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    Dossier on EU-Colombia Free Trade Agreement

    • Laura Rangel
    12 September 2012
    Report

    The EU-Colombia Free Trade Agreement implies violations in human rights, and trade unionists in particular. Read about the possible implications in three sectors; mining, palmoil and dairy.

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    Video: The causes of the global food crisis

    Philip McMichael
    24 August 2012
    Multi-media

    The global food crisis seems the result of moving to increasingly unsustainable, simplified and industrialised agriculture, neoliberal foodspeculation and landgrabbing.

  3. The complex law suits that cost poor countries dearly

    Melanie Newman
    28 November 2012
    In the media
  4. Cannabis fields in Bekaa destroyed for second day

    23 July 2012
    Other news

    Authorities continued efforts to eradicate cannabis fields in the Bekaa, east Lebanon, as normal activity in the region remained subdued due to reports of prowling gunmen. Two bulldozers were used in the operation in addition to 17 tractors after 15 tractors were sabotaged by gunmen a day earlier. The operation is proceeding with caution, especially following reports of armed men in the vicinity. (See also: Farmers, government battle over hashish in Lebanon's Bekaa Valley)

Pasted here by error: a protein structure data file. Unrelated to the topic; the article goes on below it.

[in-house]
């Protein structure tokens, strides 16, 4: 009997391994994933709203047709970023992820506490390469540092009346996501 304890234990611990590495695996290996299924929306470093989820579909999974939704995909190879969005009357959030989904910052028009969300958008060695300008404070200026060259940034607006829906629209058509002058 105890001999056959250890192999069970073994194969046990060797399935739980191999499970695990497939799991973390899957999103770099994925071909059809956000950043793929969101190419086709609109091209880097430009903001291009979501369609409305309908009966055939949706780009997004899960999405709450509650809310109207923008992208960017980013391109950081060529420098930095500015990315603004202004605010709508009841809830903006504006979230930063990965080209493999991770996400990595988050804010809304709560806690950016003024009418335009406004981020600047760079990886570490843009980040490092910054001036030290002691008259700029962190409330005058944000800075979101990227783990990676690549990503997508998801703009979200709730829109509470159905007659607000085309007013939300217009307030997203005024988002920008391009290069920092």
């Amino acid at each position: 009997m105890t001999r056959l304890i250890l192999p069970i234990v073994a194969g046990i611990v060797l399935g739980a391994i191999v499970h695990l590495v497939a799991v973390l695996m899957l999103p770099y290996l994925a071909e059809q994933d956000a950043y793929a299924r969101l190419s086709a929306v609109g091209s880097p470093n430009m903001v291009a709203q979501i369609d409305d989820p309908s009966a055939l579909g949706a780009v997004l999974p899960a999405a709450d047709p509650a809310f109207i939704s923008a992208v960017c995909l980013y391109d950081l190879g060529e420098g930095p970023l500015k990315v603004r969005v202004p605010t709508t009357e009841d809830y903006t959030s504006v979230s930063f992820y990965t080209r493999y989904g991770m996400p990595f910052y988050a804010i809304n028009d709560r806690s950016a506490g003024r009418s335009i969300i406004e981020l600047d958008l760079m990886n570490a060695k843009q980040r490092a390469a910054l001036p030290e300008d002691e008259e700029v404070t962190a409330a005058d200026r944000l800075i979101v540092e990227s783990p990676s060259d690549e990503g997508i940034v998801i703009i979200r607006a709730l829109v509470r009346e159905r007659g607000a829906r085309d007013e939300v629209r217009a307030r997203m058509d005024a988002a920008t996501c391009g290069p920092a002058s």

5. World at Risk without Climate Justice

    Vandana Shiva
    14 February 2012
    In the media

    Praful Bidwai’s book The Politics of Climate Change and the Global Crisis: Mortgaging Our Future is unique for combining rigorous details of the climate crisis and international negotiations with robust arguments for climate justice and ecological democracy.

  6. Obama Hasn’t Reformed Criminal Justice—Could Romney Do Better?

    12 April 2012
    Other news

    Whose website laments that in the United States today we have “more than one million nonviolent offenders fill[ing] the nation’s prisons,” and sings the praises of “community supervision alternatives such as probation and parole, which cost less and could have better reduced recidivism among non-violent offenders”? Guess before you click.

  7. Former Supreme Court justice blasts minimum sentences for marijuana offenders

    15 May 2012
    Other news

    Canada’s new mandatory minimum sentences for drug offenders are based on “very bad criminal law policy” and constitute a threat to public health as well as the concept of judicial proportionality, former Supreme Court of Canada Justice Louise Arbour says. The law should, and almost certainly will, face a justifiable constitutional challenge, Arbour adds of the omnibus crime legislation, Bill C-10, which received royal assent in March. Forcing judges to impose minimum sentences for drug offences endangers the legal precept of proportionality, under which judges must tailor the level of punishment to the severity of the crime, adds the former United Nations high commissioner for human rights.

  8. From Durban to Rio+20: Challenging the corporate hijack of environmental policy

    14 January 2012
    Other news

    Tackling the corporate takeover of environmental policy will be one of the most critical challenges humanity has faced in history. Corporations have been behind the failure of the UN, most recently at the UNFCCC conference in Durban, to agree effective climate change policies. TNCs are now pushing to expand privatisation of nature as a solution to the environmental crisis at the UN Rio+20 Earth Summit in June 2012. How can we stop them?